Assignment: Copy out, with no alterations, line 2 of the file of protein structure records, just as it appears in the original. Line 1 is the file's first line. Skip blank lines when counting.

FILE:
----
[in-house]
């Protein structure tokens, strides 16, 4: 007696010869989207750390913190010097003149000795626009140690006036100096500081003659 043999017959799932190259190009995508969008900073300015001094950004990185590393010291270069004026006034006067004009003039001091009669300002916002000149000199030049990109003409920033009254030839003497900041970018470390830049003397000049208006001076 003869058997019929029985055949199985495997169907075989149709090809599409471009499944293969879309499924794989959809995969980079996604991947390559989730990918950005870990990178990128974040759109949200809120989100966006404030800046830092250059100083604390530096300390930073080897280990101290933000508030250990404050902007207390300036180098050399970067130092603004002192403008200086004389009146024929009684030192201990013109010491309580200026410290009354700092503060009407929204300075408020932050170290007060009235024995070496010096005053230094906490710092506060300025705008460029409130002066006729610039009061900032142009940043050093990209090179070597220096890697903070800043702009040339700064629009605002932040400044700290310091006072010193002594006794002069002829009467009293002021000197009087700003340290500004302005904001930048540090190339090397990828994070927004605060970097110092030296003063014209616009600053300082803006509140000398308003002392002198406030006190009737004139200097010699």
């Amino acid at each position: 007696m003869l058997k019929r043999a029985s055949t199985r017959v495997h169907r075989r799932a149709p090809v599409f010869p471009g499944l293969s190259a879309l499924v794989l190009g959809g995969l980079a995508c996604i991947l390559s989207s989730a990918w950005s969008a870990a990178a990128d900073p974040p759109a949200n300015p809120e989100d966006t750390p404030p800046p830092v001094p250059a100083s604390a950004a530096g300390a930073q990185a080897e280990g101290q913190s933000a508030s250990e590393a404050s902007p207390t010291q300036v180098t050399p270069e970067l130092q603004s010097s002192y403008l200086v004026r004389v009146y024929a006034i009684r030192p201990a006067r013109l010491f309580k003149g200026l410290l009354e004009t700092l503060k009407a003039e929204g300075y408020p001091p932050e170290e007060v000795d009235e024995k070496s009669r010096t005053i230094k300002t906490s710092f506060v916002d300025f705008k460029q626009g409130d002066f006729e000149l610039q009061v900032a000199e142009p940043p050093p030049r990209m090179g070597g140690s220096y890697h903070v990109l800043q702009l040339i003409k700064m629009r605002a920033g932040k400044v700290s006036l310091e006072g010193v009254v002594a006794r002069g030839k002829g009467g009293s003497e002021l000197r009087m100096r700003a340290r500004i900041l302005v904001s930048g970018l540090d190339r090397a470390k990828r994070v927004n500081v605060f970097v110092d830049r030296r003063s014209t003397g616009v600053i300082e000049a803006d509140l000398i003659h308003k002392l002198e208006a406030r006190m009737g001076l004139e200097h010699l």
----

């Protein structure tokens, strides 16, 4: 007696010869989207750390913190010097003149000795626009140690006036100096500081003659 043999017959799932190259190009995508969008900073300015001094950004990185590393010291270069004026006034006067004009003039001091009669300002916002000149000199030049990109003409920033009254030839003497900041970018470390830049003397000049208006001076 003869058997019929029985055949199985495997169907075989149709090809599409471009499944293969879309499924794989959809995969980079996604991947390559989730990918950005870990990178990128974040759109949200809120989100966006404030800046830092250059100083604390530096300390930073080897280990101290933000508030250990404050902007207390300036180098050399970067130092603004002192403008200086004389009146024929009684030192201990013109010491309580200026410290009354700092503060009407929204300075408020932050170290007060009235024995070496010096005053230094906490710092506060300025705008460029409130002066006729610039009061900032142009940043050093990209090179070597220096890697903070800043702009040339700064629009605002932040400044700290310091006072010193002594006794002069002829009467009293002021000197009087700003340290500004302005904001930048540090190339090397990828994070927004605060970097110092030296003063014209616009600053300082803006509140000398308003002392002198406030006190009737004139200097010699």